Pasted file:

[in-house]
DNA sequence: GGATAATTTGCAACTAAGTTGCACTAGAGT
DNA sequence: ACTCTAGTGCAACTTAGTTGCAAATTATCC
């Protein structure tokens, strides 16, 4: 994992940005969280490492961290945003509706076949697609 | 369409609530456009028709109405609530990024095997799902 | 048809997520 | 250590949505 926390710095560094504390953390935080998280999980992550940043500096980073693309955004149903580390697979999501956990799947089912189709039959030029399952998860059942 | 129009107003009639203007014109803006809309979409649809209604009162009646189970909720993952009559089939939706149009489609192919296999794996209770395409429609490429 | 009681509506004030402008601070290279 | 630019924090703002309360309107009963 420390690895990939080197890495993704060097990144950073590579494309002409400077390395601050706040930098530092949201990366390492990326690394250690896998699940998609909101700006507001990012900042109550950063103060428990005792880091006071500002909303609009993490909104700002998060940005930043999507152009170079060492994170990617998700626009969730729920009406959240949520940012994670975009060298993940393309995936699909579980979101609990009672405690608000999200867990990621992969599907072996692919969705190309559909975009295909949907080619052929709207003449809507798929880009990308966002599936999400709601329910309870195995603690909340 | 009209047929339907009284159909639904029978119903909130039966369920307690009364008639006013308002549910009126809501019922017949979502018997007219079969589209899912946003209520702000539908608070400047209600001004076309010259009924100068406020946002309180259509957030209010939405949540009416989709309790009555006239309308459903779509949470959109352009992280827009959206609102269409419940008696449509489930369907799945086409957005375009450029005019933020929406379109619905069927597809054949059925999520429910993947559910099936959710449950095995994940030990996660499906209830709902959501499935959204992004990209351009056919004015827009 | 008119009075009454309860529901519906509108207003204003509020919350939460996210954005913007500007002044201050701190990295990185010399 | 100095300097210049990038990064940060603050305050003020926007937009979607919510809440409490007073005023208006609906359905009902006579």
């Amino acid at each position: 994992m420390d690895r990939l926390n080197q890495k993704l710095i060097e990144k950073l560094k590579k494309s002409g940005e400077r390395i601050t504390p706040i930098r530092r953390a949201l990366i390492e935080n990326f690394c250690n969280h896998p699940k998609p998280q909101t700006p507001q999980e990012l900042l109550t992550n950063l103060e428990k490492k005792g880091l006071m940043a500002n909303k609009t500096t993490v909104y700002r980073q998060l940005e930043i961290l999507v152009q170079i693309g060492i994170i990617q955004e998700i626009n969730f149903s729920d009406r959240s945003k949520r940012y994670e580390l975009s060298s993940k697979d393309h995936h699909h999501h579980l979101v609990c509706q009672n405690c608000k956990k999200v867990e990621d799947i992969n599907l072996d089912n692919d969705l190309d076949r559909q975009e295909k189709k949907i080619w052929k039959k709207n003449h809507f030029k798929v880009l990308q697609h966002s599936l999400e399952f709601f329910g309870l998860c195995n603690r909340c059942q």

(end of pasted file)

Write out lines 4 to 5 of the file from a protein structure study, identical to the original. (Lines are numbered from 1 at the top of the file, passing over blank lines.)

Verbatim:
């Protein structure tokens, strides 16, 4: 994992940005969280490492961290945003509706076949697609 | 369409609530456009028709109405609530990024095997799902 | 048809997520 | 250590949505 926390710095560094504390953390935080998280999980992550940043500096980073693309955004149903580390697979999501956990799947089912189709039959030029399952998860059942 | 129009107003009639203007014109803006809309979409649809209604009162009646189970909720993952009559089939939706149009489609192919296999794996209770395409429609490429 | 009681509506004030402008601070290279 | 630019924090703002309360309107009963 420390690895990939080197890495993704060097990144950073590579494309002409400077390395601050706040930098530092949201990366390492990326690394250690896998699940998609909101700006507001990012900042109550950063103060428990005792880091006071500002909303609009993490909104700002998060940005930043999507152009170079060492994170990617998700626009969730729920009406959240949520940012994670975009060298993940393309995936699909579980979101609990009672405690608000999200867990990621992969599907072996692919969705190309559909975009295909949907080619052929709207003449809507798929880009990308966002599936999400709601329910309870195995603690909340 | 009209047929339907009284159909639904029978119903909130039966369920307690009364008639006013308002549910009126809501019922017949979502018997007219079969589209899912946003209520702000539908608070400047209600001004076309010259009924100068406020946002309180259509957030209010939405949540009416989709309790009555006239309308459903779509949470959109352009992280827009959206609102269409419940008696449509489930369907799945086409957005375009450029005019933020929406379109619905069927597809054949059925999520429910993947559910099936959710449950095995994940030990996660499906209830709902959501499935959204992004990209351009056919004015827009 | 008119009075009454309860529901519906509108207003204003509020919350939460996210954005913007500007002044201050701190990295990185010399 | 100095300097210049990038990064940060603050305050003020926007937009979607919510809440409490007073005023208006609906359905009902006579």
């Amino acid at each position: 994992m420390d690895r990939l926390n080197q890495k993704l710095i060097e990144k950073l560094k590579k494309s002409g940005e400077r390395i601050t504390p706040i930098r530092r953390a949201l990366i390492e935080n990326f690394c250690n969280h896998p699940k998609p998280q909101t700006p507001q999980e990012l900042l109550t992550n950063l103060e428990k490492k005792g880091l006071m940043a500002n909303k609009t500096t993490v909104y700002r980073q998060l940005e930043i961290l999507v152009q170079i693309g060492i994170i990617q955004e998700i626009n969730f149903s729920d009406r959240s945003k949520r940012y994670e580390l975009s060298s993940k697979d393309h995936h699909h999501h579980l979101v609990c509706q009672n405690c608000k956990k999200v867990e990621d799947i992969n599907l072996d089912n692919d969705l190309d076949r559909q975009e295909k189709k949907i080619w052929k039959k709207n003449h809507f030029k798929v880009l990308q697609h966002s599936l999400e399952f709601f329910g309870l998860c195995n603690r909340c059942q």